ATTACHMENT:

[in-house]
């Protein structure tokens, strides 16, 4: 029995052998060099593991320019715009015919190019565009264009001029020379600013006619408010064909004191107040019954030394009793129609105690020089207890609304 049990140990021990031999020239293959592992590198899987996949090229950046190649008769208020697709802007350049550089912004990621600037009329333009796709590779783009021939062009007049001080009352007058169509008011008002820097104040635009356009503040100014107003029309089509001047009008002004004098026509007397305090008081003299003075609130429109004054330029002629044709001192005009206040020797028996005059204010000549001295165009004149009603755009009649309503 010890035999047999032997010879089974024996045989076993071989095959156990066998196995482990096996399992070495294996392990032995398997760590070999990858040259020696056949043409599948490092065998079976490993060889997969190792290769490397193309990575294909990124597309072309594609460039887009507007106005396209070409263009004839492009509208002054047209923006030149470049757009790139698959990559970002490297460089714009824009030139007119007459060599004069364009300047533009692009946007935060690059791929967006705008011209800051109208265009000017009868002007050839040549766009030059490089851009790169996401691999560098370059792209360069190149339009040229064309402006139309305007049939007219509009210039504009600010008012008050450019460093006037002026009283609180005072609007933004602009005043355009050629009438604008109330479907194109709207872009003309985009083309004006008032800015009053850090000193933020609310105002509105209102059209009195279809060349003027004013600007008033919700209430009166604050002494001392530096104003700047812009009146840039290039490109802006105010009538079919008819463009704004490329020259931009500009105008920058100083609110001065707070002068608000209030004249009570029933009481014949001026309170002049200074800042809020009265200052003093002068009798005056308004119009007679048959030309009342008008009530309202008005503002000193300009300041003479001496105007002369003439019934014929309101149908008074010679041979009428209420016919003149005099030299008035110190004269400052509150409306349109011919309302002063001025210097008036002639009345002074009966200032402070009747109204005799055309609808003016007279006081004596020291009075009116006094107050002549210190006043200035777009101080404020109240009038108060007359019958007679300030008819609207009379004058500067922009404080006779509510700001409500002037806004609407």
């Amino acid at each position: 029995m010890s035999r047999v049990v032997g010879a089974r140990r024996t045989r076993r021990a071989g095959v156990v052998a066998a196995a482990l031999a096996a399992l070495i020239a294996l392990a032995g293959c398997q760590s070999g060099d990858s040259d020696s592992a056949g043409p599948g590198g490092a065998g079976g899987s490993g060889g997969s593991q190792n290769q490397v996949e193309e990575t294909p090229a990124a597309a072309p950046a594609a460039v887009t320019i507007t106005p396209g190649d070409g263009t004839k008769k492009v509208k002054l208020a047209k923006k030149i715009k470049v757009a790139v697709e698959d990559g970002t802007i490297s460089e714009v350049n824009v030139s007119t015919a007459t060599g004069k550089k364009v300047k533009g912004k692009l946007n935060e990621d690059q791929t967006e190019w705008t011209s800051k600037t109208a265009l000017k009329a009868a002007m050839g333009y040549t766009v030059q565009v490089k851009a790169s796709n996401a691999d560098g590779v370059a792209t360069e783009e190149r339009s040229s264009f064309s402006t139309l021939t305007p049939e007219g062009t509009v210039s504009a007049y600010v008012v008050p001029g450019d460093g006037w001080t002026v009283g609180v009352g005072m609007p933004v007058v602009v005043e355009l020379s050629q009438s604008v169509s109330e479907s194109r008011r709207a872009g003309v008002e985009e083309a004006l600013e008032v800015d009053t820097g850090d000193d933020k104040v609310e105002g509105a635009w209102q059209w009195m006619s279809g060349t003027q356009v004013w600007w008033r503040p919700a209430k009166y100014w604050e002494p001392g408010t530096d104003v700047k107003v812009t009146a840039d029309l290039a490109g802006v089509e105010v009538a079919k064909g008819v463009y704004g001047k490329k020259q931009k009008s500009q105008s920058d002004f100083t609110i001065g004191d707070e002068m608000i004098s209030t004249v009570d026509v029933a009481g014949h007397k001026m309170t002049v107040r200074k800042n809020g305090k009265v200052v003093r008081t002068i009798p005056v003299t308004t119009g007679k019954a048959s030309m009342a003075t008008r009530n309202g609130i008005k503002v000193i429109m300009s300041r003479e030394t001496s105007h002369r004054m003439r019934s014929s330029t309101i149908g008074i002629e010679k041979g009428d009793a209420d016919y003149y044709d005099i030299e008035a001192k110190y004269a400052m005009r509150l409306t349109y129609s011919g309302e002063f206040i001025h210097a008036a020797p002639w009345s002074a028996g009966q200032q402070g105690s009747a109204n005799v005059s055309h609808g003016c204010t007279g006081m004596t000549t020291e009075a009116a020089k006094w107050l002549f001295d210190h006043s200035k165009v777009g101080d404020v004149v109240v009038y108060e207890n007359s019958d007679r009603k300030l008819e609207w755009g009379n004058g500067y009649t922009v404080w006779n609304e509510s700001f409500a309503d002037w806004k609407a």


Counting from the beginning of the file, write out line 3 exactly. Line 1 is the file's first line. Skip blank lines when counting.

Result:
């Amino acid at each position: 029995m010890s035999r047999v049990v032997g010879a089974r140990r024996t045989r076993r021990a071989g095959v156990v052998a066998a196995a482990l031999a096996a399992l070495i020239a294996l392990a032995g293959c398997q760590s070999g060099d990858s040259d020696s592992a056949g043409p599948g590198g490092a065998g079976g899987s490993g060889g997969s593991q190792n290769q490397v996949e193309e990575t294909p090229a990124a597309a072309p950046a594609a460039v887009t320019i507007t106005p396209g190649d070409g263009t004839k008769k492009v509208k002054l208020a047209k923006k030149i715009k470049v757009a790139v697709e698959d990559g970002t802007i490297s460089e714009v350049n824009v030139s007119t015919a007459t060599g004069k550089k364009v300047k533009g912004k692009l946007n935060e990621d690059q791929t967006e190019w705008t011209s800051k600037t109208a265009l000017k009329a009868a002007m050839g333009y040549t766009v030059q565009v490089k851009a790169s796709n996401a691999d560098g590779v370059a792209t360069e783009e190149r339009s040229s264009f064309s402006t139309l021939t305007p049939e007219g062009t509009v210039s504009a007049y600010v008012v008050p001029g450019d460093g006037w001080t002026v009283g609180v009352g005072m609007p933004v007058v602009v005043e355009l020379s050629q009438s604008v169509s109330e479907s194109r008011r709207a872009g003309v008002e985009e083309a004006l600013e008032v800015d009053t820097g850090d000193d933020k104040v609310e105002g509105a635009w209102q059209w009195m006619s279809g060349t003027q356009v004013w600007w008033r503040p919700a209430k009166y100014w604050e002494p001392g408010t530096d104003v700047k107003v812009t009146a840039d029309l290039a490109g802006v089509e105010v009538a079919k064909g008819v463009y704004g001047k490329k020259q931009k009008s500009q105008s920058d002004f100083t609110i001065g004191d707070e002068m608000i004098s209030t004249v009570d026509v029933a009481g014949h007397k001026m309170t002049v107040r200074k800042n809020g305090k009265v200052v003093r008081t002068i009798p005056v003299t308004t119009g007679k019954a048959s030309m009342a003075t008008r009530n309202g609130i008005k503002v000193i429109m300009s300041r003479e030394t001496s105007h002369r004054m003439r019934s014929s330029t309101i149908g008074i002629e010679k041979g009428d009793a209420d016919y003149y044709d005099i030299e008035a001192k110190y004269a400052m005009r509150l409306t349109y129609s011919g309302e002063f206040i001025h210097a008036a020797p002639w009345s002074a028996g009966q200032q402070g105690s009747a109204n005799v005059s055309h609808g003016c204010t007279g006081m004596t000549t020291e009075a009116a020089k006094w107050l002549f001295d210190h006043s200035k165009v777009g101080d404020v004149v109240v009038y108060e207890n007359s019958d007679r009603k300030l008819e609207w755009g009379n004058g500067y009649t922009v404080w006779n609304e509510s700001f409500a309503d002037w806004k609407a």